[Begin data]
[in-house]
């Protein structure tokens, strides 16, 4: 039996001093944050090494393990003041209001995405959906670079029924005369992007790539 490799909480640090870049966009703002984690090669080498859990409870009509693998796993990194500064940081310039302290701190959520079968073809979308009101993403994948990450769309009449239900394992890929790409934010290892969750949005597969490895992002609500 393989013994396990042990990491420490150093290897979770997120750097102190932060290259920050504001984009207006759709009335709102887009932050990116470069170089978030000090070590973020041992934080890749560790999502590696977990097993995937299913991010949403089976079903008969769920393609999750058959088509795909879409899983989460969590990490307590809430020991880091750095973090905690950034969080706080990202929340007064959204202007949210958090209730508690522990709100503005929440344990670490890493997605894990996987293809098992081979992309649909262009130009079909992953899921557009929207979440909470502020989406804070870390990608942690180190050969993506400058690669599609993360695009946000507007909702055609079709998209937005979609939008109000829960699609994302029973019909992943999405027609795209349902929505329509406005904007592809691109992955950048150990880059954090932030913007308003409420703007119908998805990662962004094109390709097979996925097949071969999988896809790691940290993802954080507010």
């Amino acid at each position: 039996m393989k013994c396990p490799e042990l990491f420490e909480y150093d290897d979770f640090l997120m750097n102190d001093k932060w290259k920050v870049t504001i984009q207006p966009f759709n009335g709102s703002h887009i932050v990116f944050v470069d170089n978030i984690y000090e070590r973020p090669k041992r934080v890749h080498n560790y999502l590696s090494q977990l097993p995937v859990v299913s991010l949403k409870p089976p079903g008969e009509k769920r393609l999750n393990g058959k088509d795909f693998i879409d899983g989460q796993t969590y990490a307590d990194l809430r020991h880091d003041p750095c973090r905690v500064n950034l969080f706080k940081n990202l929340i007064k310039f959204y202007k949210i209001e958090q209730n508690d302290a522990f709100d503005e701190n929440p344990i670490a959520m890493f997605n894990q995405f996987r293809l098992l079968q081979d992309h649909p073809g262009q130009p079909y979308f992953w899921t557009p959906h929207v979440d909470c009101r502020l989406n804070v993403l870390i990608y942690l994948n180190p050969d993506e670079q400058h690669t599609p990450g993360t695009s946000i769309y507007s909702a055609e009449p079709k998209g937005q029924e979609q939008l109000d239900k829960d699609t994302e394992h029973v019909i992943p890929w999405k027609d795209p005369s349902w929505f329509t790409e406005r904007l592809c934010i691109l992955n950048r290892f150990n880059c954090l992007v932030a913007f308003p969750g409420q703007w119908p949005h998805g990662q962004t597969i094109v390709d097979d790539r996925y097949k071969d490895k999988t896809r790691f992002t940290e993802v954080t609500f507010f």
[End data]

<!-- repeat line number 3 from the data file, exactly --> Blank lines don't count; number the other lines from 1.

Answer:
């Amino acid at each position: 039996m393989k013994c396990p490799e042990l990491f420490e909480y150093d290897d979770f640090l997120m750097n102190d001093k932060w290259k920050v870049t504001i984009q207006p966009f759709n009335g709102s703002h887009i932050v990116f944050v470069d170089n978030i984690y000090e070590r973020p090669k041992r934080v890749h080498n560790y999502l590696s090494q977990l097993p995937v859990v299913s991010l949403k409870p089976p079903g008969e009509k769920r393609l999750n393990g058959k088509d795909f693998i879409d899983g989460q796993t969590y990490a307590d990194l809430r020991h880091d003041p750095c973090r905690v500064n950034l969080f706080k940081n990202l929340i007064k310039f959204y202007k949210i209001e958090q209730n508690d302290a522990f709100d503005e701190n929440p344990i670490a959520m890493f997605n894990q995405f996987r293809l098992l079968q081979d992309h649909p073809g262009q130009p079909y979308f992953w899921t557009p959906h929207v979440d909470c009101r502020l989406n804070v993403l870390i990608y942690l994948n180190p050969d993506e670079q400058h690669t599609p990450g993360t695009s946000i769309y507007s909702a055609e009449p079709k998209g937005q029924e979609q939008l109000d239900k829960d699609t994302e394992h029973v019909i992943p890929w999405k027609d795209p005369s349902w929505f329509t790409e406005r904007l592809c934010i691109l992955n950048r290892f150990n880059c954090l992007v932030a913007f308003p969750g409420q703007w119908p949005h998805g990662q962004t597969i094109v390709d097979d790539r996925y097949k071969d490895k999988t896809r790691f992002t940290e993802v954080t609500f507010f």